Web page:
Lifetime bans are not uncommon in sport generally. Ryan Tandy was banned for life for attempted spot-fixing in a rugby league game. Lance Armstrong was banned from sanctioned Olympic sports for life and had his results voided for his serial doping in cycling. Even figure skating is not immune: Tonya Harding was similarly banned for hindering the prosecution into a vicious attack on a fellow competitor.

It is difficult to compare sanctions across sports. But, when doing so, the inconsistencies are apparent. Boxer Mike Tyson was handed a 15-month ban for biting off part of Evander Holyfield’s ear; footballer Luis Suarez received an eight-game ban for racially abusing an opponent; fellow footballer Paul Davis only served a nine-match ban for punching and breaking an opponent’s jaw.

In light of these punishments, are nine- and 12-month bans for premeditated cheating and lying reasonable and just?

Cricket Australia has been criticised for the time it took to reach a decision. But it’s essential that due diligence is done and facts are gathered before a sentence is handed down. Without this, decisions are made through the pressure of public shaming, and social media get to cast the final vote on the punishment.

If sporting organisations want players to act morally on field, then they too should be guided by moral behaviour in governing the sport.

Sport Player Offence Sanction
Athletics Ben Johnson Doping Two-year ban and stripped of titles; lifetime ban after second offence
Rugby league Ryan Tandy Spot-fixing Lifetime ban from playing in the NRL
Rugby league Cronulla Sharks players Doping 12-month bans (backdated)
Australian football 34 Essendon players Doping 12-month bans
Baseball Shoeless Joe Jackson Alleged match-fixing Lifetime ban
Figure skating Tonya Harding Hindering prosecution into attack on fellow figure skater Lifetime ban
Cycling Lance Armstrong Doping Banned from sanctioned Olympic sports for life and results voided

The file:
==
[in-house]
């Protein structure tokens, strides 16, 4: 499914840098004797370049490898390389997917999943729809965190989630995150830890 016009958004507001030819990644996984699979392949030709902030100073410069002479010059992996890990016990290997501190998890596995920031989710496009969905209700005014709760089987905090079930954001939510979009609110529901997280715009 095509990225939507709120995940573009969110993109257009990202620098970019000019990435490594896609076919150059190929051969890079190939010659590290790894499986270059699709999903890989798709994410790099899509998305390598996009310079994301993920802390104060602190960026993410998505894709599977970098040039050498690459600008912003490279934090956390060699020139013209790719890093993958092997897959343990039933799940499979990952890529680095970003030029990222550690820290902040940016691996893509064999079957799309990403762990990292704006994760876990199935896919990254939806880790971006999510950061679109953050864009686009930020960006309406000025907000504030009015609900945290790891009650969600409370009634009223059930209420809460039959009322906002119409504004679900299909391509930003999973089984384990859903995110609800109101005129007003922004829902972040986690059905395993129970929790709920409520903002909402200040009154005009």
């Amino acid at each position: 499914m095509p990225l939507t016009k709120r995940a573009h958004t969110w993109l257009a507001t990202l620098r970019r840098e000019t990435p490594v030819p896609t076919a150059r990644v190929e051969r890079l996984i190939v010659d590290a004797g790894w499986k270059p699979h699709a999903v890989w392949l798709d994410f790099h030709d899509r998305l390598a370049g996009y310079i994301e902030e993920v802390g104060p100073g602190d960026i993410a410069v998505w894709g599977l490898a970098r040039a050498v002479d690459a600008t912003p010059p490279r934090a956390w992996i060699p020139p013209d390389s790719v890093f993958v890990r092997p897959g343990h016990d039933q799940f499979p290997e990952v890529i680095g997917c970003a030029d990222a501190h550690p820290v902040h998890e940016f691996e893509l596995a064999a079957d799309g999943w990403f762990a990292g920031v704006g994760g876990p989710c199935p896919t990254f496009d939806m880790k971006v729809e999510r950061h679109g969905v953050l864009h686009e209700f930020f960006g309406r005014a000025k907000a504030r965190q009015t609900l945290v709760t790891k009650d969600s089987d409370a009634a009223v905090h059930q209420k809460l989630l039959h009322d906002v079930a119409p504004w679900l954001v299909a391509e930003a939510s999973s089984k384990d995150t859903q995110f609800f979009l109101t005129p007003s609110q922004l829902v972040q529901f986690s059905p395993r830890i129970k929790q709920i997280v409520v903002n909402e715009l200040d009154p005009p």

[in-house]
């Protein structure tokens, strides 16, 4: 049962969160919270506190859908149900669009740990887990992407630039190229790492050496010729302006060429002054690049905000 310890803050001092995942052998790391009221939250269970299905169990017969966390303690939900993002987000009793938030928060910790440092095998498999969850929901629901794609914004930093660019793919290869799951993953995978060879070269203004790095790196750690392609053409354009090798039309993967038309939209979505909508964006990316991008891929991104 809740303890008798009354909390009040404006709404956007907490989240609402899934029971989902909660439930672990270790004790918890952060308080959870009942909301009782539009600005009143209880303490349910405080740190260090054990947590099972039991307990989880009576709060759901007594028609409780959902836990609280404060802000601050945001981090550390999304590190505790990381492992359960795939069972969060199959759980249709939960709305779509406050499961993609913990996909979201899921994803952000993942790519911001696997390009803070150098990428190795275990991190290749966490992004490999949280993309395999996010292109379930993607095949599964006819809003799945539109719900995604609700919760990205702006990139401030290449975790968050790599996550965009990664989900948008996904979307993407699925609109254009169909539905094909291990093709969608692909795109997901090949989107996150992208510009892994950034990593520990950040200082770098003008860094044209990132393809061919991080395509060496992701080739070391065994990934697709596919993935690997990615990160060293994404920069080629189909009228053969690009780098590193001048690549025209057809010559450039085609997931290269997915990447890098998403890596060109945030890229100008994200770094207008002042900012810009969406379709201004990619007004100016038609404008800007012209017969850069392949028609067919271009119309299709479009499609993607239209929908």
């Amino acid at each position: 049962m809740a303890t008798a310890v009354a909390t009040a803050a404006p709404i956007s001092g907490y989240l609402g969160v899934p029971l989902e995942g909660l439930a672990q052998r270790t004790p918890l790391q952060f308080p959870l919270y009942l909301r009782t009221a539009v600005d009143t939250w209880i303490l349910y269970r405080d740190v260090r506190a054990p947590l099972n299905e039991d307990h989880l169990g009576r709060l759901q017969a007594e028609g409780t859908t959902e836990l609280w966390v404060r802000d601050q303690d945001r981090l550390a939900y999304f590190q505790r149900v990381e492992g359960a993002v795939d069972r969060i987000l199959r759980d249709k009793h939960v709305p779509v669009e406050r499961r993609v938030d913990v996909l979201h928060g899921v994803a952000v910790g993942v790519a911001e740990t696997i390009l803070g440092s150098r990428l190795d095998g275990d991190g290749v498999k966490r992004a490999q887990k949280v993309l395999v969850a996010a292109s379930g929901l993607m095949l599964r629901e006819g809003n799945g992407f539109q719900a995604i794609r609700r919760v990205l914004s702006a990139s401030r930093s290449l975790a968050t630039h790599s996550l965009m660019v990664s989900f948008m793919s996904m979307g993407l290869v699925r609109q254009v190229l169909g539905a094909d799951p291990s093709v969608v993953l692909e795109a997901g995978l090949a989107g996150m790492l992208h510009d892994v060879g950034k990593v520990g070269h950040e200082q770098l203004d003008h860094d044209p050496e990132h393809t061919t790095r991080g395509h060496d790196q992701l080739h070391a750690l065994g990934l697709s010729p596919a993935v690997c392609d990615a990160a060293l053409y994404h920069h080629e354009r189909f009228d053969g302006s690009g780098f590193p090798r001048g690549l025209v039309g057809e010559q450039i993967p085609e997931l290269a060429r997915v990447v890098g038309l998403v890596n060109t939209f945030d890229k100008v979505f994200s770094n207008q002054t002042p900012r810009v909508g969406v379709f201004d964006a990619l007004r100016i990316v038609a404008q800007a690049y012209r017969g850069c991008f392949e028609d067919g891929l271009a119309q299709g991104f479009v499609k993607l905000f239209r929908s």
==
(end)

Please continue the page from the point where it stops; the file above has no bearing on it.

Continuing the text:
Boxing Mike Tyson Biting opponent’s ear off 15-month ban
Association football Luis Suarez Racial abuse Eight-game ban
Association football Luis Suarez Biting opposition player Four-month ban

Forgive and forget?

Society is often keen to forgive top athletes when they transgress. When athletes admit their mistakes and ask forgiveness it is usually granted.

Over time, sports fans also tend to forget athletes’ errors and focus solely on their on-field ability. In cricket, for instance, Don Bradman’s role in disputes over pay as a cricket administrator is largely glossed over. Shane Warne’s year-long ban for a doping violation is rarely mentioned.

Drugs cheats are accepted (and sometimes welcomed) back into sport – some even after multiple doping offences.

In many sports, athletes’ chequered pasts are ignored in favour of their on-field ability. It is often the actions that come as a result of their behaviour that are judged, and not the infringement itself.

Athletes frequently transgress, but their subsequent redemption is often woven into the narrative around them. Stories around sporting heroes follow several patterns, but the most recognised is the hero’s journey. The “hero” sets out on a quest but is faced by a crisis or descends into a hellish underworld. They “heroically” overcome these challenges and ultimately return to glory.



Read more:
Are you monomythic? Joseph Campbell and the hero’s journey


In this instance, Smith, Warner and Bancroft are in a hell of their own making. If they manage to return, and do so triumphantly, then it is likely they will be forgiven – and some may even forget their role in this sorry affair. Only time will tell whether they will again be considered heroic.